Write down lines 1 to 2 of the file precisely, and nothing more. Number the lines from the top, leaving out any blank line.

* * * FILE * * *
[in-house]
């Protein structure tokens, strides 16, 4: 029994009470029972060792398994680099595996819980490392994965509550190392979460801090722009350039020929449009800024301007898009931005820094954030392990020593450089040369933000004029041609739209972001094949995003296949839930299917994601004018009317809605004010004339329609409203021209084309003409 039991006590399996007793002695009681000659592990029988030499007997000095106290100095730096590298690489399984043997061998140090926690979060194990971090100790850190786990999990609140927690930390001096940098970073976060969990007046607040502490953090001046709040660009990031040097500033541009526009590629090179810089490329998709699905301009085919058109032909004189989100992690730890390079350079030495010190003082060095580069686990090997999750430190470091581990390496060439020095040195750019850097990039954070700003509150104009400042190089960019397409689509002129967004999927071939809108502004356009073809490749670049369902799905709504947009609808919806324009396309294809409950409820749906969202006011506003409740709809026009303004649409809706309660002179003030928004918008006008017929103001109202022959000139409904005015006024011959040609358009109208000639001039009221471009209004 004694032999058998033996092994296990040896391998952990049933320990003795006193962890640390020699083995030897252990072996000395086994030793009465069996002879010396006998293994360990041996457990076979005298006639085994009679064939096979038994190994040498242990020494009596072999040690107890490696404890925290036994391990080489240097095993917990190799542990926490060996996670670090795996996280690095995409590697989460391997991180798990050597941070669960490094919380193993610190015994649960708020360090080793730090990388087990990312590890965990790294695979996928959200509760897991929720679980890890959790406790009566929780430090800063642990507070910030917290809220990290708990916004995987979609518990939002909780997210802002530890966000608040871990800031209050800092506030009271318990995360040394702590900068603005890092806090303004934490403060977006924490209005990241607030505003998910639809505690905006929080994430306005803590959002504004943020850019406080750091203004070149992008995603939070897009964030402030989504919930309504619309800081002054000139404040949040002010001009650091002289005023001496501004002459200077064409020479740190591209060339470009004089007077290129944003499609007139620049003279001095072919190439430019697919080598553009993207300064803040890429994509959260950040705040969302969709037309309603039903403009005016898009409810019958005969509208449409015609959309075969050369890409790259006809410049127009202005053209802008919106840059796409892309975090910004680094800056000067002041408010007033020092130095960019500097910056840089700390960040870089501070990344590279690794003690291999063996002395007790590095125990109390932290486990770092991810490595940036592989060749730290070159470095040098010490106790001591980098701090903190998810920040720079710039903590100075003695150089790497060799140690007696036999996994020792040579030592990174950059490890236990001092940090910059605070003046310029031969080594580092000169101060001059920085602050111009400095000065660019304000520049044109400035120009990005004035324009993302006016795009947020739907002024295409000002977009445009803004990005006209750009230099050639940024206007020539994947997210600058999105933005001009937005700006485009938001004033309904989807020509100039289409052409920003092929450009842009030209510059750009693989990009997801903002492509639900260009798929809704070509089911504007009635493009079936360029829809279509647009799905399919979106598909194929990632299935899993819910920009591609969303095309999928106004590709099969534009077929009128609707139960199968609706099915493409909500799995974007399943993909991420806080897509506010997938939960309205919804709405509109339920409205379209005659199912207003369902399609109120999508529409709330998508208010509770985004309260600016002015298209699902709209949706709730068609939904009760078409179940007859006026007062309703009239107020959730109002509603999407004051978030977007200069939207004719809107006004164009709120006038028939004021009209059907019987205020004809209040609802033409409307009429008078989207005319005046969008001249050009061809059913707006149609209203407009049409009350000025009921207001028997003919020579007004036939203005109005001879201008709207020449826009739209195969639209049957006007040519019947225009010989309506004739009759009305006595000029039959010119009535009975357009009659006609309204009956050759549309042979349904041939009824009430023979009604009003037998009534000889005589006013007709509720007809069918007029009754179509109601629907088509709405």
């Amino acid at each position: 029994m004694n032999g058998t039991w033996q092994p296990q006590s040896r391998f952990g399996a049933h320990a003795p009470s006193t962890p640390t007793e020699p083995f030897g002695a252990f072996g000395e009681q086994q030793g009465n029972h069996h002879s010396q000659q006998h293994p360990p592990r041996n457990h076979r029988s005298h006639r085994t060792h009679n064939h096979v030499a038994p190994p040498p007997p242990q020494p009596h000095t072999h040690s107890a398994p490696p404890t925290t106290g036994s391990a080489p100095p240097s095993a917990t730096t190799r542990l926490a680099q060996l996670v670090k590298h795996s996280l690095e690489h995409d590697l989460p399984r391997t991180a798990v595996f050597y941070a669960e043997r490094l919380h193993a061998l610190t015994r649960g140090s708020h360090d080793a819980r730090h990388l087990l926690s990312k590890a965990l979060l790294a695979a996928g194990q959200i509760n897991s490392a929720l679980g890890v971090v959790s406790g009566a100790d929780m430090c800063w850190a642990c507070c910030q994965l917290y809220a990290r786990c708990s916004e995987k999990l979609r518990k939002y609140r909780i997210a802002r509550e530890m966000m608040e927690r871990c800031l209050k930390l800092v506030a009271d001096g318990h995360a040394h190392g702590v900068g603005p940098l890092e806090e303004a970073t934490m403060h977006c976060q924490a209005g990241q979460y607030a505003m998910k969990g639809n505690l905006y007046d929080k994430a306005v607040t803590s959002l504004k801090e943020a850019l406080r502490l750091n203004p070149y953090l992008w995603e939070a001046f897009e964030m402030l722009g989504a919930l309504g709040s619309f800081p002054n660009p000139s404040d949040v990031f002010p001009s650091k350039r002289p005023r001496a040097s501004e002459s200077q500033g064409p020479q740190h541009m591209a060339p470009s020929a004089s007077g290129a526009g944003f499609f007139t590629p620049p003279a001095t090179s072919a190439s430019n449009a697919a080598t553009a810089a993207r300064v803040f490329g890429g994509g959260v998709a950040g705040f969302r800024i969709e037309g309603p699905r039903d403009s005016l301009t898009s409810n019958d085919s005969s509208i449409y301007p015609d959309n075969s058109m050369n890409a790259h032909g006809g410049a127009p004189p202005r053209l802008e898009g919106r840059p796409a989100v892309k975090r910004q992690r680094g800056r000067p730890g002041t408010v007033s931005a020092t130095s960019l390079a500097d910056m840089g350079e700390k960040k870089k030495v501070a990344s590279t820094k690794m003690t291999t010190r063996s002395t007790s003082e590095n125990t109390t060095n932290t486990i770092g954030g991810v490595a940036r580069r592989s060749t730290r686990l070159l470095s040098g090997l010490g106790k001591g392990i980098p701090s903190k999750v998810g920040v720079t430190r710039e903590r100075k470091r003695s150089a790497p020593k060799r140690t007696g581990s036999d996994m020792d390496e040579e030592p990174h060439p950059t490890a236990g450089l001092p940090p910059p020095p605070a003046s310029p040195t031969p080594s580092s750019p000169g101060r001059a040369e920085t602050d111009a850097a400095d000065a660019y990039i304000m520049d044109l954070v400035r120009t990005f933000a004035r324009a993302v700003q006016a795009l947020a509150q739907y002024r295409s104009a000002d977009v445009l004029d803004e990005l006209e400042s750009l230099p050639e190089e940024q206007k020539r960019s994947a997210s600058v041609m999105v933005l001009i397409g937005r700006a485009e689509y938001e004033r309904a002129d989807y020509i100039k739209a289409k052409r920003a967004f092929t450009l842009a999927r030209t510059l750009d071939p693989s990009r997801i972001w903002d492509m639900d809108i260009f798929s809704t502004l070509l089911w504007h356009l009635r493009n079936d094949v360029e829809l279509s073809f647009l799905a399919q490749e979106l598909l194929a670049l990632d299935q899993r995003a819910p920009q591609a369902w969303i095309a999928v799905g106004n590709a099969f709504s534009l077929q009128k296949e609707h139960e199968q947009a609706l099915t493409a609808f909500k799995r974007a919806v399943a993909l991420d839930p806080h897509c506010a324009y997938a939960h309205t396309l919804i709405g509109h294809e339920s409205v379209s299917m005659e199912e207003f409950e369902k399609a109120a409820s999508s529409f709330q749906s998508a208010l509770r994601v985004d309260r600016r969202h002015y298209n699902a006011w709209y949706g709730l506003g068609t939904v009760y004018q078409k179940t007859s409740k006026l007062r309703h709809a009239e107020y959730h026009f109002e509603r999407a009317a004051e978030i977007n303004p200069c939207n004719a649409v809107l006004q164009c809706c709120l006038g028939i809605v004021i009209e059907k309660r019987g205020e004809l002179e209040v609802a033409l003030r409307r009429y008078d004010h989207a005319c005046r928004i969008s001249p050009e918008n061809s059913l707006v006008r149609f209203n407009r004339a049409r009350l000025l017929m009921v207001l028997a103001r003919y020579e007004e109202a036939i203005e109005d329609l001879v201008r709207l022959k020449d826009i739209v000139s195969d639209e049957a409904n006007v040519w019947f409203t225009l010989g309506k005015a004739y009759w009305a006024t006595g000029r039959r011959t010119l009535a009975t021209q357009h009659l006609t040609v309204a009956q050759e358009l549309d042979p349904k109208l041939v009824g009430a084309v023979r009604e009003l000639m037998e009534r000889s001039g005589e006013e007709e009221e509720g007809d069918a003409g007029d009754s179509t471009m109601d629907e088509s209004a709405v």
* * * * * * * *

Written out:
[in-house]
């Protein structure tokens, strides 16, 4: 029994009470029972060792398994680099595996819980490392994965509550190392979460801090722009350039020929449009800024301007898009931005820094954030392990020593450089040369933000004029041609739209972001094949995003296949839930299917994601004018009317809605004010004339329609409203021209084309003409 039991006590399996007793002695009681000659592990029988030499007997000095106290100095730096590298690489399984043997061998140090926690979060194990971090100790850190786990999990609140927690930390001096940098970073976060969990007046607040502490953090001046709040660009990031040097500033541009526009590629090179810089490329998709699905301009085919058109032909004189989100992690730890390079350079030495010190003082060095580069686990090997999750430190470091581990390496060439020095040195750019850097990039954070700003509150104009400042190089960019397409689509002129967004999927071939809108502004356009073809490749670049369902799905709504947009609808919806324009396309294809409950409820749906969202006011506003409740709809026009303004649409809706309660002179003030928004918008006008017929103001109202022959000139409904005015006024011959040609358009109208000639001039009221471009209004 004694032999058998033996092994296990040896391998952990049933320990003795006193962890640390020699083995030897252990072996000395086994030793009465069996002879010396006998293994360990041996457990076979005298006639085994009679064939096979038994190994040498242990020494009596072999040690107890490696404890925290036994391990080489240097095993917990190799542990926490060996996670670090795996996280690095995409590697989460391997991180798990050597941070669960490094919380193993610190015994649960708020360090080793730090990388087990990312590890965990790294695979996928959200509760897991929720679980890890959790406790009566929780430090800063642990507070910030917290809220990290708990916004995987979609518990939002909780997210802002530890966000608040871990800031209050800092506030009271318990995360040394702590900068603005890092806090303004934490403060977006924490209005990241607030505003998910639809505690905006929080994430306005803590959002504004943020850019406080750091203004070149992008995603939070897009964030402030989504919930309504619309800081002054000139404040949040002010001009650091002289005023001496501004002459200077064409020479740190591209060339470009004089007077290129944003499609007139620049003279001095072919190439430019697919080598553009993207300064803040890429994509959260950040705040969302969709037309309603039903403009005016898009409810019958005969509208449409015609959309075969050369890409790259006809410049127009202005053209802008919106840059796409892309975090910004680094800056000067002041408010007033020092130095960019500097910056840089700390960040870089501070990344590279690794003690291999063996002395007790590095125990109390932290486990770092991810490595940036592989060749730290070159470095040098010490106790001591980098701090903190998810920040720079710039903590100075003695150089790497060799140690007696036999996994020792040579030592990174950059490890236990001092940090910059605070003046310029031969080594580092000169101060001059920085602050111009400095000065660019304000520049044109400035120009990005004035324009993302006016795009947020739907002024295409000002977009445009803004990005006209750009230099050639940024206007020539994947997210600058999105933005001009937005700006485009938001004033309904989807020509100039289409052409920003092929450009842009030209510059750009693989990009997801903002492509639900260009798929809704070509089911504007009635493009079936360029829809279509647009799905399919979106598909194929990632299935899993819910920009591609969303095309999928106004590709099969534009077929009128609707139960199968609706099915493409909500799995974007399943993909991420806080897509506010997938939960309205919804709405509109339920409205379209005659199912207003369902399609109120999508529409709330998508208010509770985004309260600016002015298209699902709209949706709730068609939904009760078409179940007859006026007062309703009239107020959730109002509603999407004051978030977007200069939207004719809107006004164009709120006038028939004021009209059907019987205020004809209040609802033409409307009429008078989207005319005046969008001249050009061809059913707006149609209203407009049409009350000025009921207001028997003919020579007004036939203005109005001879201008709207020449826009739209195969639209049957006007040519019947225009010989309506004739009759009305006595000029039959010119009535009975357009009659006609309204009956050759549309042979349904041939009824009430023979009604009003037998009534000889005589006013007709509720007809069918007029009754179509109601629907088509709405």